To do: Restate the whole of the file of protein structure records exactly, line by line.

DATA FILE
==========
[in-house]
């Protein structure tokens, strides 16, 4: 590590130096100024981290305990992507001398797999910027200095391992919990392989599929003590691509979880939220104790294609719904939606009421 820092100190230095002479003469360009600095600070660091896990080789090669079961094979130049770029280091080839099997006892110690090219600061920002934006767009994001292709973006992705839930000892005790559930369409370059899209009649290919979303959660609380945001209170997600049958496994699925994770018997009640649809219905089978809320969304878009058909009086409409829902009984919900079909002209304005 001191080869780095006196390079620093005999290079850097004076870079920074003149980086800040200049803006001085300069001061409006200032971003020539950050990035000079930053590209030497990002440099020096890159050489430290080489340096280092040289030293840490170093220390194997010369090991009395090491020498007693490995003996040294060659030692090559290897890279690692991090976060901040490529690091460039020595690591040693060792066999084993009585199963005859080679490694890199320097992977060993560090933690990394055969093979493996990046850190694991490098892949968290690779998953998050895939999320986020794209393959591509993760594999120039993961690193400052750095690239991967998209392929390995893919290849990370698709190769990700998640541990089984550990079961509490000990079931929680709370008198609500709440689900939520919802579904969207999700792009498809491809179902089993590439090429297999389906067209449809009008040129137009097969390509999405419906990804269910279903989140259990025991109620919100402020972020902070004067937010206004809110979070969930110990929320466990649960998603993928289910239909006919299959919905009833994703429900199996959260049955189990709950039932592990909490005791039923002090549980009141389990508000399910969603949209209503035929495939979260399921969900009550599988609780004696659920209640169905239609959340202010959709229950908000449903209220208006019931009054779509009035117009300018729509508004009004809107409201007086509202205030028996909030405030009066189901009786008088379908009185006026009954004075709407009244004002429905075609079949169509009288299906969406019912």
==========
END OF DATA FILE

[in-house]
């Protein structure tokens, strides 16, 4: 590590130096100024981290305990992507001398797999910027200095391992919990392989599929003590691509979880939220104790294609719904939606009421 820092100190230095002479003469360009600095600070660091896990080789090669079961094979130049770029280091080839099997006892110690090219600061920002934006767009994001292709973006992705839930000892005790559930369409370059899209009649290919979303959660609380945001209170997600049958496994699925994770018997009640649809219905089978809320969304878009058909009086409409829902009984919900079909002209304005 001191080869780095006196390079620093005999290079850097004076870079920074003149980086800040200049803006001085300069001061409006200032971003020539950050990035000079930053590209030497990002440099020096890159050489430290080489340096280092040289030293840490170093220390194997010369090991009395090491020498007693490995003996040294060659030692090559290897890279690692991090976060901040490529690091460039020595690591040693060792066999084993009585199963005859080679490694890199320097992977060993560090933690990394055969093979493996990046850190694991490098892949968290690779998953998050895939999320986020794209393959591509993760594999120039993961690193400052750095690239991967998209392929390995893919290849990370698709190769990700998640541990089984550990079961509490000990079931929680709370008198609500709440689900939520919802579904969207999700792009498809491809179902089993590439090429297999389906067209449809009008040129137009097969390509999405419906990804269910279903989140259990025991109620919100402020972020902070004067937010206004809110979070969930110990929320466990649960998603993928289910239909006919299959919905009833994703429900199996959260049955189990709950039932592990909490005791039923002090549980009141389990508000399910969603949209209503035929495939979260399921969900009550599988609780004696659920209640169905239609959340202010959709229950908000449903209220208006019931009054779509009035117009300018729509508004009004809107409201007086509202205030028996909030405030009066189901009786008088379908009185006026009954004075709407009244004002429905075609079949169509009288299906969406019912």